Friday, October 07, 2005

Many Hats

So in addition to supervising catalogers and dealing with cataloging policy and serials issues, I've been drafted to help with developing the catalog- and index-related questions for our web-usability survey. We have a survey that pops up occasionally when people use our website, but the catalog-related questions are general enough that the answers provide very little in the way of useful data for us. (Well, except for the almost universal comment of 'We want full text online!')

This is a completely new thing for me, and since I know some of you Scrapple folks have done more of this than I have, can you point me to some good resources on developing library-related web-usability surveys? Right now, it looks like most of our data is being gathered in the form of free-text entry fields, and I'm thinking we'll want to phrase more questions as yes/no or multiple choice in order to give us data that's easier to analyze. Any other suggestions?


Sue Woodson said...

EEEK, Tina, sorry, I just saw this. For the last few weeks I've just been slinging stuff in here and not reading. I'm up to my eyeballs in MetaLib implementation. I'll get back to you tonight.

Susan said...

Hi Tina,

I've been away from Scrapple for the past week, getting my library ready for our renovation. We had to move 12 shelves, which might sound like no big deal, but 8 of them were 25 feet long and probably weighed 1000 lbs! We used a stack mover, so it was cool to see how you could get those shelves moved without taking all the stuff off them and taking them apart.

Couple ideas:
Liz Mengel might have some suggestions for you if you e-mail her. I think she's done this kind of stuff before.

I have this page bookmarked on my computer...don't know if all the links work in the bibliography still, but they might give you a starting point:

In library school, we designed a survey based on the Likert scale. You could probably search a library index and find examples of various surveys. Some articles about library surveys include the sample used, which can be helpful if you don't want to reinvent the wheel.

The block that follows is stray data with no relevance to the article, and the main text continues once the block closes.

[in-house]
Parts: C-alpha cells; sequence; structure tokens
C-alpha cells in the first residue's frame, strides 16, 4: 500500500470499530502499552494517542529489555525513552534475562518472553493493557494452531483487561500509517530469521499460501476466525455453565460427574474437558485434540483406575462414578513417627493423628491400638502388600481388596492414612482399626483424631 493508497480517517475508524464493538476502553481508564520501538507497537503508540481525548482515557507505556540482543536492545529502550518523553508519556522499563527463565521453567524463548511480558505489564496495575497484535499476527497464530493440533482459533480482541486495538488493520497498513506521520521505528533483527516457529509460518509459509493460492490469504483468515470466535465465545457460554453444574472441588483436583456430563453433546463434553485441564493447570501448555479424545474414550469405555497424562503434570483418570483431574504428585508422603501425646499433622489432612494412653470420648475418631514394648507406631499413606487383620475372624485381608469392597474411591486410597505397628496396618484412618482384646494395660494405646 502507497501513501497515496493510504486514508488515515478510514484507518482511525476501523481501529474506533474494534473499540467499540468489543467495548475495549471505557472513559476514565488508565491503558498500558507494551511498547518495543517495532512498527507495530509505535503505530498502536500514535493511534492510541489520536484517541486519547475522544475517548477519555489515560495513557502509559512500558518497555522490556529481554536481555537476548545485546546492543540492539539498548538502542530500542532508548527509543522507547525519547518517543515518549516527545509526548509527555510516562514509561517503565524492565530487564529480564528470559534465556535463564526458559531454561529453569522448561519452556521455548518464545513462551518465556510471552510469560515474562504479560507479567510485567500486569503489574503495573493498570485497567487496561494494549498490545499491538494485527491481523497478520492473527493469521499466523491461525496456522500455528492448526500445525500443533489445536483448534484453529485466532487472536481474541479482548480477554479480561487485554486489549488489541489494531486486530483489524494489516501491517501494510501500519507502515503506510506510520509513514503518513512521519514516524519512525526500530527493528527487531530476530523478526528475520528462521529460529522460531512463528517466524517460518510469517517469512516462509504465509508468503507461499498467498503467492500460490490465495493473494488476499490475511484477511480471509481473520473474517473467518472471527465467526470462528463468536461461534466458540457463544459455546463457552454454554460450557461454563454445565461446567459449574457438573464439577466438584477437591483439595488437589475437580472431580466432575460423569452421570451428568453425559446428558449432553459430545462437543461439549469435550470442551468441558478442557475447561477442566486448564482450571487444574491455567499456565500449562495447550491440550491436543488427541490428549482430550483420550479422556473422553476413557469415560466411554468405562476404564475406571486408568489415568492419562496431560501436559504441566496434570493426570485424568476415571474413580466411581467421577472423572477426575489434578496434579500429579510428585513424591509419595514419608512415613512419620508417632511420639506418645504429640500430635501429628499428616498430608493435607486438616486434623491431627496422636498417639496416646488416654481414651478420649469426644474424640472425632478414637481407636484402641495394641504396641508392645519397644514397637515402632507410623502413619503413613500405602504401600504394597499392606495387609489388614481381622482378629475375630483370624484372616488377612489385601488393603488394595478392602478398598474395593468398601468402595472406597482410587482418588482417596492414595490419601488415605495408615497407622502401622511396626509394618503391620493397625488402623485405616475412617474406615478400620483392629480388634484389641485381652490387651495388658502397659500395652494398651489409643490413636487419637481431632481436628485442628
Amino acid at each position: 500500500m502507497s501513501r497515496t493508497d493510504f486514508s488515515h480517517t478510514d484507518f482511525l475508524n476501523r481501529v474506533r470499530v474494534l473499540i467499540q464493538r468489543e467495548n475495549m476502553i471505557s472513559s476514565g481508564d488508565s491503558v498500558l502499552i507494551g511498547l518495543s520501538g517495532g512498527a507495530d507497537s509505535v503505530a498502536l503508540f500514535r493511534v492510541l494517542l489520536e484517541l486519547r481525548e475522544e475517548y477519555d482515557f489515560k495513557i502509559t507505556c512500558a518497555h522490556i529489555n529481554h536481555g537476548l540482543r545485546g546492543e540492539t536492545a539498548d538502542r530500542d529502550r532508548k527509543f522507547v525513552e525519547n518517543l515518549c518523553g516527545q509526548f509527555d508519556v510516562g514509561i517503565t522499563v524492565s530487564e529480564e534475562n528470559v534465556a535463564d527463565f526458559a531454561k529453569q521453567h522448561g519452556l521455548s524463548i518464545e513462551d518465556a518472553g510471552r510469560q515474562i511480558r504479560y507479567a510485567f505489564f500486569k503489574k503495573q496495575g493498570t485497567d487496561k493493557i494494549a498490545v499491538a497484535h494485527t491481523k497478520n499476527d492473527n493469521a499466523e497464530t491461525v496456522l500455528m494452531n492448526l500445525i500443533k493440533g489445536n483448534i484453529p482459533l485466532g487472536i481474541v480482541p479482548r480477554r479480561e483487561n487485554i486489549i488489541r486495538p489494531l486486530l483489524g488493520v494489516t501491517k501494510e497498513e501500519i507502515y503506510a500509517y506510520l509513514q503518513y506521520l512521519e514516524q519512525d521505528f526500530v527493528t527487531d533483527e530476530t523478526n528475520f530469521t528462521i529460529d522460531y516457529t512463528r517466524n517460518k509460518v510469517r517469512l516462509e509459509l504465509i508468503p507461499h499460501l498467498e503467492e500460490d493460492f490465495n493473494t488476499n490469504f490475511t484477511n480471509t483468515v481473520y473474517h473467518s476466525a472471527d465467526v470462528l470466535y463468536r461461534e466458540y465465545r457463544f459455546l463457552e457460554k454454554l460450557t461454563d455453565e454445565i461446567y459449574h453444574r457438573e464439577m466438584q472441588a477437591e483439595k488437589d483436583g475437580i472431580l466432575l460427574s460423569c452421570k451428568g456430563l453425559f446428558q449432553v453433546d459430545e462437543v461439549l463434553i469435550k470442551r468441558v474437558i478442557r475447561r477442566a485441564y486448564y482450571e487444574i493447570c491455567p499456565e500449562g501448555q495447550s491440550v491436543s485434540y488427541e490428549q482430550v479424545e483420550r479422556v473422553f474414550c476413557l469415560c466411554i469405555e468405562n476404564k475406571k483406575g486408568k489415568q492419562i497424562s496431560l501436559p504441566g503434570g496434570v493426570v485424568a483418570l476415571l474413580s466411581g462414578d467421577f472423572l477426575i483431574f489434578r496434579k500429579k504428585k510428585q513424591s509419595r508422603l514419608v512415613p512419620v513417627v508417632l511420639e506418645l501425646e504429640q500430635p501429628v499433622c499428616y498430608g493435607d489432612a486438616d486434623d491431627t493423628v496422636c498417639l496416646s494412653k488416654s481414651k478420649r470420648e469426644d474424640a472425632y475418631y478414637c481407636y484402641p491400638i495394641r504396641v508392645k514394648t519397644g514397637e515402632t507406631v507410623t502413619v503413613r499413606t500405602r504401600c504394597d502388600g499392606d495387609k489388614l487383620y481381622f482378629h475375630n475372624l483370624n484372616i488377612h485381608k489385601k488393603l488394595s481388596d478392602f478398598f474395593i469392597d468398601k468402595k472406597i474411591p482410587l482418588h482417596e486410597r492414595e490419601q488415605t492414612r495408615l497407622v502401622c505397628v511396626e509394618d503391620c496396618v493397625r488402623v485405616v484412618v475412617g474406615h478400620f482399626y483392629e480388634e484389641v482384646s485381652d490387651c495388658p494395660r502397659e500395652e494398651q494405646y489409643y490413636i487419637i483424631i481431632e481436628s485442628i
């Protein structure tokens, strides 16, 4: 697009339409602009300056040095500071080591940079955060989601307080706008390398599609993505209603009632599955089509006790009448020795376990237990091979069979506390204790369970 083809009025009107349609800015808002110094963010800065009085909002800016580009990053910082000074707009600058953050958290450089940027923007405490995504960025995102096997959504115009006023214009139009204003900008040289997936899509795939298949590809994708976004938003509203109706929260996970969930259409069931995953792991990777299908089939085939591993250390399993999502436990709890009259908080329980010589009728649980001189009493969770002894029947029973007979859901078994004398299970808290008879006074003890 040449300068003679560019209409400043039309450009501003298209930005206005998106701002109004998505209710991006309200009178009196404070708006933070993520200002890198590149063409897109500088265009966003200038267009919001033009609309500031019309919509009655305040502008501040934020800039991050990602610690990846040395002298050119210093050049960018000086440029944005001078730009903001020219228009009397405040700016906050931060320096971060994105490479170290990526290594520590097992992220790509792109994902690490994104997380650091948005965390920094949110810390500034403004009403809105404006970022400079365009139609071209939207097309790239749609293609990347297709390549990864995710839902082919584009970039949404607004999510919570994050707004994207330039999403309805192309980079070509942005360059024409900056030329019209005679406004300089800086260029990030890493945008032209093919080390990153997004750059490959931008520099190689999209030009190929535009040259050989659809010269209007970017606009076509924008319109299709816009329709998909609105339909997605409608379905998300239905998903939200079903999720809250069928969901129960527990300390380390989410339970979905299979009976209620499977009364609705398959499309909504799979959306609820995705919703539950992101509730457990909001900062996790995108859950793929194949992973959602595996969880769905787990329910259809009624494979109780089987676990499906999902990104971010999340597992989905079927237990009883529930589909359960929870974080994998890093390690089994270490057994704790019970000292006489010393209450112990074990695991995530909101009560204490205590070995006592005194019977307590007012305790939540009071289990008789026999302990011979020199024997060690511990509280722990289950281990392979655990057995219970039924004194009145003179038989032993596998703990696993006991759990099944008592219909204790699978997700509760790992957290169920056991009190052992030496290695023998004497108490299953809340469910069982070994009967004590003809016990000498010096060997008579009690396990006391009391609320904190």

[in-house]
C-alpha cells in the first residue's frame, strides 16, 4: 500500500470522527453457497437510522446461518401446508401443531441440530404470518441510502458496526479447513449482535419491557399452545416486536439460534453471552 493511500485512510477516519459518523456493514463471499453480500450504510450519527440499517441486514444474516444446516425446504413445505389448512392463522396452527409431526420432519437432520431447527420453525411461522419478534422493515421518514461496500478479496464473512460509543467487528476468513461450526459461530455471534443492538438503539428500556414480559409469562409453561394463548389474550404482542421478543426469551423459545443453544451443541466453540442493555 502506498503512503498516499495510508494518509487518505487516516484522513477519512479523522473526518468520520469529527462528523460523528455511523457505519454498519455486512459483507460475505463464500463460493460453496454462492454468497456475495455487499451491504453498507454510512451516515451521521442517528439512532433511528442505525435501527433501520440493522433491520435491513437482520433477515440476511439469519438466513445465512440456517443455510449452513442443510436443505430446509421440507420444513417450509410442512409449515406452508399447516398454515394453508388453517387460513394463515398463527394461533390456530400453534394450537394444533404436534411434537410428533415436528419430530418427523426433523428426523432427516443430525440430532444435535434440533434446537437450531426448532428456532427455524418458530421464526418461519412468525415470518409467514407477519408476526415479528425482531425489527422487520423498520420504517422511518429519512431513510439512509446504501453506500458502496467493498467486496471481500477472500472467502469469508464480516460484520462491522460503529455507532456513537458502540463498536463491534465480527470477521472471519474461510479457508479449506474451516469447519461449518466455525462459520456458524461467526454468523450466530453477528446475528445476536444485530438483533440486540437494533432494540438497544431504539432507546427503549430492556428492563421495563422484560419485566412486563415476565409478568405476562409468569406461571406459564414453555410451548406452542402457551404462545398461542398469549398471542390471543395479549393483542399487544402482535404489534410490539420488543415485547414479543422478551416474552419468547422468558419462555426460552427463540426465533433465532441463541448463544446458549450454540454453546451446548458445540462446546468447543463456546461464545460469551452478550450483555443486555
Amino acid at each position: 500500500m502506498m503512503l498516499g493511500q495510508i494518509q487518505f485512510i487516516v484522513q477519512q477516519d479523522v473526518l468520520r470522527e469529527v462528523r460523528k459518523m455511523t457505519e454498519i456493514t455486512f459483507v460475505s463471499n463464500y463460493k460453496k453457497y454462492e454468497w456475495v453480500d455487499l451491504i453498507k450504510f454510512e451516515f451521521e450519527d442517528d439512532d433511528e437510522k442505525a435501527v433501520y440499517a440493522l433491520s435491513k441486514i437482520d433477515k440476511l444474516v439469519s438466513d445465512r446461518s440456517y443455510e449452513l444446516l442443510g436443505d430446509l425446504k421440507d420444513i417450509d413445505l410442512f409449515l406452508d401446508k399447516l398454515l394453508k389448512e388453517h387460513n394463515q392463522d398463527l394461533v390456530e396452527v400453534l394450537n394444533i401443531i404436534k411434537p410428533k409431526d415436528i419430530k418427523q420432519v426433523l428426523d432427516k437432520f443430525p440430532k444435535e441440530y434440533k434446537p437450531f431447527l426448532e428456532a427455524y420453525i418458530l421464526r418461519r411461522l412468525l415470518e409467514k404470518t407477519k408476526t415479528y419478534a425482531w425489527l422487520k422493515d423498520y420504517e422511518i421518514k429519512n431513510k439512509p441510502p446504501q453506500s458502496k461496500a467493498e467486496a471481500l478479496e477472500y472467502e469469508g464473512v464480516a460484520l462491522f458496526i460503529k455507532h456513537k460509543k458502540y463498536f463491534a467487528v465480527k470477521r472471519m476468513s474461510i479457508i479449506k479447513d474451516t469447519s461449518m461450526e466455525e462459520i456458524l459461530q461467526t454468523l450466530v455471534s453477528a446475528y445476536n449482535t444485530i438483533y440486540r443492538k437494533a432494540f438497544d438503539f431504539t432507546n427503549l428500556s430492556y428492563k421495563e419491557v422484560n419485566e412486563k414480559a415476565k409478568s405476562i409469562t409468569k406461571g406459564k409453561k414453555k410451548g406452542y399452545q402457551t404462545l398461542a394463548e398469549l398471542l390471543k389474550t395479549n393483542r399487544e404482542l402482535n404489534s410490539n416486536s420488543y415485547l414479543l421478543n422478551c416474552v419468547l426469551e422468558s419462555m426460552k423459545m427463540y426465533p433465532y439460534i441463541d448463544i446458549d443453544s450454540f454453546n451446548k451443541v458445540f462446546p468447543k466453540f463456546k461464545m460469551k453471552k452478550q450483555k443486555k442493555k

Anyway, just a couple of ideas. Good luck!

Sue Woodson said...

I think the first thing I would do is look over the text of the last few surveys they did to see what people are complaining about. Thwat stuff can help you figure out what kinds of problems people are having. You have to know what problems you want to survey for before you start designing the survey. Then, when you have an idea of what you want to survey you can start thinking about instruments.

If the only thing they complain about is lack of full text then you face answers that could run into $$. Let's assume some issues jump off the page at you.

I haven't done this in a while so I don't know the recent titles.

Basically you want something at the beginners' level that focuses on survey construction. There are theories of when you give people 3 options vs 5 options; how to create a scale (e.g., from 1-5 how much does it hurt?) and so forth.

I'd go to WorldCat, do a search and look for a title that is recent and held in lots of different libraries. There's an LC subject "social surveys" and isn't there some floating subject for handbooks or guides? I tried WorldCat for surveys and dummies but got nothing.

Personally, I always like leaving a free text box. That's how you find out what new things are bugging people. And occasionally, you get complements -- those always look nice.

Hope you're doing well.
Keep us posted on what you do. Sounds like an interesting project.